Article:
DOT stands for “Department of Transportation.” The code is an official history of the tire’s creation. It consists of the following information:

  • Plant Code
  • Tire Size
  • Brand Characteristics
  • Manufacture Week
  • Manufacture Year

Plant Code

The first two (occasionally three) letters in the DOT Code represent the specific manufacturing plant which made the tire. Every tire manufacturer in the country must register with the federal government. Each plant code is stored in a database maintained by the Tire Safety Group.

Tire Size

The next two numbers represent tire size. However, it’s not the exact size of the size. To clarify, the Tire Size number in the DOT code represents a tire size category. Consumers don’t need to pay attention to the Tire Size in the DOT Code; it’s information mainly used by manufacturers.

Manufacturer Identity Number

The next three or four letters are the Manufacturer Identity Number. They’re used by the manufacturer to identify tires during recalls and similar nationwide events. Like the Tire Size above, customers don’t have any use for the Manufacturer Identity Number.

Date Code

The Date Code displays the tire’s date of manufacture. That’s right – it tells you the tire’s birthday!

The first pair of numbers signify the week. For example, the number 03 represents the third week of the year, which tells you the tire was made in January. The second pair of numbers indicates the year.

Pay attention to the tire’s age. Never use tires more than ten years old. Even if they’re barely used, they’re still susceptible to wear and failure. Most experts recommend swapping out tires after year six.

UTQG Code

The Uniform Tire Quality Grade is a federally-mandated code which lists three key characteristics about the tire. They’re required on all tires except spares, LT tires, and any tires with a diameter under 12 inches.

The UTQC codes display info related to the following:

  • Treadwear
  • Traction
  • Temperature Resistance

Treadwear

The first three digits refer to the typical pace which the tire will wear down. One hundred represents standard wear, while 200 represents tires which wear down twice as fast. Wear rate is estimated for properly maintained vehicles driven in ideal conditions. Harsh weather or a lack of maintenance will increase wear speed.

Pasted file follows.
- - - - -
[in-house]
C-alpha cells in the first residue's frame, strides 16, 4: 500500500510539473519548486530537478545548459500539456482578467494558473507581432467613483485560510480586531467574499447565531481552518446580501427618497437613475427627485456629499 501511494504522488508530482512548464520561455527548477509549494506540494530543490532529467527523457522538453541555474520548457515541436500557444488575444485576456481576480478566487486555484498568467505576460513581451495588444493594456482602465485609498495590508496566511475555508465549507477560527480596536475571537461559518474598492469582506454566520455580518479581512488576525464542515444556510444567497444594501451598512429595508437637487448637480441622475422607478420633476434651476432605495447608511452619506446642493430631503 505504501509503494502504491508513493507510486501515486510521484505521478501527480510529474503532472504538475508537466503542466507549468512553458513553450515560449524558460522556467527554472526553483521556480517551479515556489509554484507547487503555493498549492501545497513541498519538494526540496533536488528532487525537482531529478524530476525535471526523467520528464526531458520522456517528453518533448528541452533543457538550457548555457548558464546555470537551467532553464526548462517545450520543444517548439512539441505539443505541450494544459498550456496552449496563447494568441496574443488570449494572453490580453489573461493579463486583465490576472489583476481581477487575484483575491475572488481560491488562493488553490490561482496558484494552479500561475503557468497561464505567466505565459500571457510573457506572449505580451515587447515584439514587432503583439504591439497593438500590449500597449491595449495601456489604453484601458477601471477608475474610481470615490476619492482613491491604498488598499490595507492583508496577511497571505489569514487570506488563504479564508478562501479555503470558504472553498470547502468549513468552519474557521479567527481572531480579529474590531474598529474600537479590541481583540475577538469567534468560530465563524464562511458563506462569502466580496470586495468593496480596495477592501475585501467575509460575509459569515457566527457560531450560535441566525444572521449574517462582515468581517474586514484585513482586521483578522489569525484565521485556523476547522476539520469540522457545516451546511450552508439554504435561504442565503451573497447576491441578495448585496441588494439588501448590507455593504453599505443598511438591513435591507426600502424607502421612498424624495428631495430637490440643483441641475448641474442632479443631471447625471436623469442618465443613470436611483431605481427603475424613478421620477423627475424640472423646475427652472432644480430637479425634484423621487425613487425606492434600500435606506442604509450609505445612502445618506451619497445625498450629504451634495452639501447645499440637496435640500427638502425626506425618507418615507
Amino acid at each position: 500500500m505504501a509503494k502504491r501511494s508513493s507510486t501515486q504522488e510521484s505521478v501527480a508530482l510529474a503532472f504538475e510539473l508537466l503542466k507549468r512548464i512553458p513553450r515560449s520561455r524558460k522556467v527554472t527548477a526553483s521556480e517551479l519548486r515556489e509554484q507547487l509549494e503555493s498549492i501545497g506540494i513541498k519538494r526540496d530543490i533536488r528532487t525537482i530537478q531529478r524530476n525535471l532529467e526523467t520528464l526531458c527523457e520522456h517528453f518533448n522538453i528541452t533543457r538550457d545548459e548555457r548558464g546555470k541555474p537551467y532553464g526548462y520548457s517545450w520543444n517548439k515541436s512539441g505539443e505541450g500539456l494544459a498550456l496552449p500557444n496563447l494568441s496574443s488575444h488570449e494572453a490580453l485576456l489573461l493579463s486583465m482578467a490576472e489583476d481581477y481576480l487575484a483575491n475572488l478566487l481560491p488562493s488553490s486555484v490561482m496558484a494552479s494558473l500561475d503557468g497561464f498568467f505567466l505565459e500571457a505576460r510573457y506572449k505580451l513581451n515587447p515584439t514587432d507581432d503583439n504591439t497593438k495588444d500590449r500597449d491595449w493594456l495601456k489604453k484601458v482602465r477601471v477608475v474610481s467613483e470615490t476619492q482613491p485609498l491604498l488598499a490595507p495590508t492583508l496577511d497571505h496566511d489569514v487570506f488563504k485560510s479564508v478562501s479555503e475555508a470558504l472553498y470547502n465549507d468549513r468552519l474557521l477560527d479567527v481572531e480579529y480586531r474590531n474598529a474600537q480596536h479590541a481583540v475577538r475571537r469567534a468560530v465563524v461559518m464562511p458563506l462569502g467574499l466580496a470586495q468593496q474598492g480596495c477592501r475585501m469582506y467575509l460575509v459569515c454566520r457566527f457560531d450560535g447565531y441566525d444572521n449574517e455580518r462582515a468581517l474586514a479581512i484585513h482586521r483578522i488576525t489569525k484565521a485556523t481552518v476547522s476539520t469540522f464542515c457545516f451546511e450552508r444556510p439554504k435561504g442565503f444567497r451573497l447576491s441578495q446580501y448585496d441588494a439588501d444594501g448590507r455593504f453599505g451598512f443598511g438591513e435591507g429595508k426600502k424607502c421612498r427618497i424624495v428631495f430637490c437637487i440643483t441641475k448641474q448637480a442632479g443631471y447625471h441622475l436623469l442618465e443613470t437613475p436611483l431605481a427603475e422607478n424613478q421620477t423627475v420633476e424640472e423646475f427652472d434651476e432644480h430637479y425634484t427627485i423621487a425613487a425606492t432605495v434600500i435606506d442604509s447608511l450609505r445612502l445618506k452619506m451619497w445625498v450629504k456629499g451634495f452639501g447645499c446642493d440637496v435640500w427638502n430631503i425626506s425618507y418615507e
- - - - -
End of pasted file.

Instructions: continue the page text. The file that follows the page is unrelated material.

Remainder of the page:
Traction

The next one or two letters indicate traction quality. From best to worst, traction ranks are:

  • AA
  • A
  • B
  • C

Traction is tested on wet asphalt and concrete.

Temperature Resistance

The final letter indicates the tires ability to dissipate heat at high speeds. It’ll be either A, B, or C. Tires with an “A” rating safely dissipate heat up to 115 mph. A “B” rating dissipates heat between 100 and 115 mph. Finally, a “C” rating dissipates heat between 85 and 100 mph.

How to Keep Your Tires in Safe Working Condition

Tires are stronger and last longer than ever before. They can last for 50,000 miles before showing signs of a problem. While this durability is a major benefit, it does have a minor drawback. Your tires might work so well that you’ll forget to perform routine maintenance.

Don’t forget to inspect your tires regularly. Small problems mean small, inexpensive repairs. However, small problems left untreated grow into major issues which can affect your safety on the road.

Tires wear down over time due to a combination of the following factors:

  • Heat
  • Cold
  • Road hazards (potholes, debris, etc.)
  • Underinflation

Check Air Pressure

Generally, you should follow the manufacturer’s recommendations regarding tire pressure levels. It’ll be listed in the owner’s manual as well on the inside of the driver’s side door. If you can’t find it on the door edge, check the glove box door and the gas tank cover.

The pressure listed on the sidewall is the tire’s maximum pressure limit. It’s different than the level recommended for daily driving.

Tire pressure is measured in pound-force per square inch. Most tires require around 30 psi, although some tires need as much as 100 psi.

Following the manufacturer’s recommendation is the best option for the most comfortable ride. However, it doesn’t always result in the best handling or most efficient gas mileage.

Many people fill their tires to 10% less than the maximum level (the number on the sidewall). That’ll usually give you better control over the car plus help you save at the pump.

You can inflate the tires closer to the max for long-distance driving and when carrying heavy cargo.

Check your tire pressure at least once a month. Ideally, you should check it after every fill-up. Check the pressure when the tires are cold; driving more than a few miles will affect the reading.

The pressure will likely differ in front and rear tires, so check them all. Also, check the pressure in your spare. It’s easy to forget about but should be ready to go if you ever get a flat.

Tires lose pressure every day. They lose about a pound or two during a month in cold weather, and even more in hot temperatures.

Check out the Best Tire Pressure Gauges for recommendations.

Check Treadwear

All tires wear down with time. However, how they wear down matters. The tire’s tread wear tells a story about your vehicle’s alignment and suspension. Ideally, tires wear down evenly. If certain sections have more wear than others, your vehicle likely has an issue.

Here’s how to interpret different types of wear:

Center wear – Overinflated tires.